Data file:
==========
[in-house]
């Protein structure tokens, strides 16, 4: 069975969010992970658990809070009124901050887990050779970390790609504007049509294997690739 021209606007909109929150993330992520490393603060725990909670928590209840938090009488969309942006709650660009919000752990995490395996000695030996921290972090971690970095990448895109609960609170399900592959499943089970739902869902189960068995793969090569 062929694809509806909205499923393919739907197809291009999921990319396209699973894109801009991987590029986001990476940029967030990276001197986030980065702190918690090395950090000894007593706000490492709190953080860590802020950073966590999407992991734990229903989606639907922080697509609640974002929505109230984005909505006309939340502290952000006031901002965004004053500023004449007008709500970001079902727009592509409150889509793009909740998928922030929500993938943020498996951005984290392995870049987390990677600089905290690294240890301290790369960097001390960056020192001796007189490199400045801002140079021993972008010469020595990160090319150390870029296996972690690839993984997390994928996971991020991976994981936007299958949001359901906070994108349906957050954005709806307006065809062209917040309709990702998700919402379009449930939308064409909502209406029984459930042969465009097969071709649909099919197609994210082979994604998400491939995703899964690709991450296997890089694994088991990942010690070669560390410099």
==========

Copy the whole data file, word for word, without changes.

[in-house]
């Protein structure tokens, strides 16, 4: 069975969010992970658990809070009124901050887990050779970390790609504007049509294997690739 021209606007909109929150993330992520490393603060725990909670928590209840938090009488969309942006709650660009919000752990995490395996000695030996921290972090971690970095990448895109609960609170399900592959499943089970739902869902189960068995793969090569 062929694809509806909205499923393919739907197809291009999921990319396209699973894109801009991987590029986001990476940029967030990276001197986030980065702190918690090395950090000894007593706000490492709190953080860590802020950073966590999407992991734990229903989606639907922080697509609640974002929505109230984005909505006309939340502290952000006031901002965004004053500023004449007008709500970001079902727009592509409150889509793009909740998928922030929500993938943020498996951005984290392995870049987390990677600089905290690294240890301290790369960097001390960056020192001796007189490199400045801002140079021993972008010469020595990160090319150390870029296996972690690839993984997390994928996971991020991976994981936007299958949001359901906070994108349906957050954005709806307006065809062209917040309709990702998700919402379009449930939308064409909502209406029984459930042969465009097969071709649909099919197609994210082979994604998400491939995703899964690709991450296997890089694994088991990942010690070669560390410099």